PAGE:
Wolverine: should he moderate his language?
Today saw the release of the BBFC's annual report, including a look at how the public responded to films released in 2013. Tom Cruise thriller Jack Reacher attracted the most complaints, with 26 people arguing that its 12A certificate was too low. Complainants felt that it was too violent and that its positioning of a vigilante as a hero sent an inappropriate message. The BBFC has defended its decision by saying it was no more violent than the original Bourne films, which were awarded 12A certificates, and that it quickly becomes clear that Reacher is an anti-hero.
The Wolverine and The Paperboy received 12 complains each, the former because some of the language used was thought to be too strong for a 12A certificate and the latter because some viewers felt it was too explicitly sexual for a 15. "There is no gratuitous focus on the characters’ bodies and the sight of the sexual mechanics is impressionistic and undetailed," said the BBFC in response.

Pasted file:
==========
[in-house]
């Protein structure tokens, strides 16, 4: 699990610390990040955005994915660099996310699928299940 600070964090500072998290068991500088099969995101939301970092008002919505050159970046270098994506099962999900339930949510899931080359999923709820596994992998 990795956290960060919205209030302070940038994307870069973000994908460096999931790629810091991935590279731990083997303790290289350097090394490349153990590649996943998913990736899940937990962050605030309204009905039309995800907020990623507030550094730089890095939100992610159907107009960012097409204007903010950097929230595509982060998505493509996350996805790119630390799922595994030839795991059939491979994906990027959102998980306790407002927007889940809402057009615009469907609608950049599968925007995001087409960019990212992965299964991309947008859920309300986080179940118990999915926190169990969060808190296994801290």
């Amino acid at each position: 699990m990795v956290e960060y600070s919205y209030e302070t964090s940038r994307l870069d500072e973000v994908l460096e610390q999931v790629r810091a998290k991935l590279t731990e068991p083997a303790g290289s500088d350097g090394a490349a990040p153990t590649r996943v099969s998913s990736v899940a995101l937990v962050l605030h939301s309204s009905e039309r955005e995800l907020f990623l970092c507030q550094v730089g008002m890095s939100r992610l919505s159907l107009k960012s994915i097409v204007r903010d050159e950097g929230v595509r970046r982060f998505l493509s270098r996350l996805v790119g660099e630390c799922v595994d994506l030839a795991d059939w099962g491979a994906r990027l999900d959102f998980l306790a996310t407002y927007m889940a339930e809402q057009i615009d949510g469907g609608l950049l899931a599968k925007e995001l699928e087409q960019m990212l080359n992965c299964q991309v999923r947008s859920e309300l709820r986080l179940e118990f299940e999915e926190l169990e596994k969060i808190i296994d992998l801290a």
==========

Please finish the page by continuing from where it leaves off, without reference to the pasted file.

Other films attracting complaints were Life Of Pi (because it showed animals attacking each other), The Impossible (because of the injuries it showed when telling a story set during the 2004 Indian Ocean tsunami) and About Time (due to strong language and sexual references).
Several people contacted the BBFC expressing their unhappiness at horror film trailers being shown before other types of film. The BBFC has no authority in this area. It's clear from this that audiences are selective not only about certificate but also about genre, with some 15-certificated horror being considered too strong when shown out of context.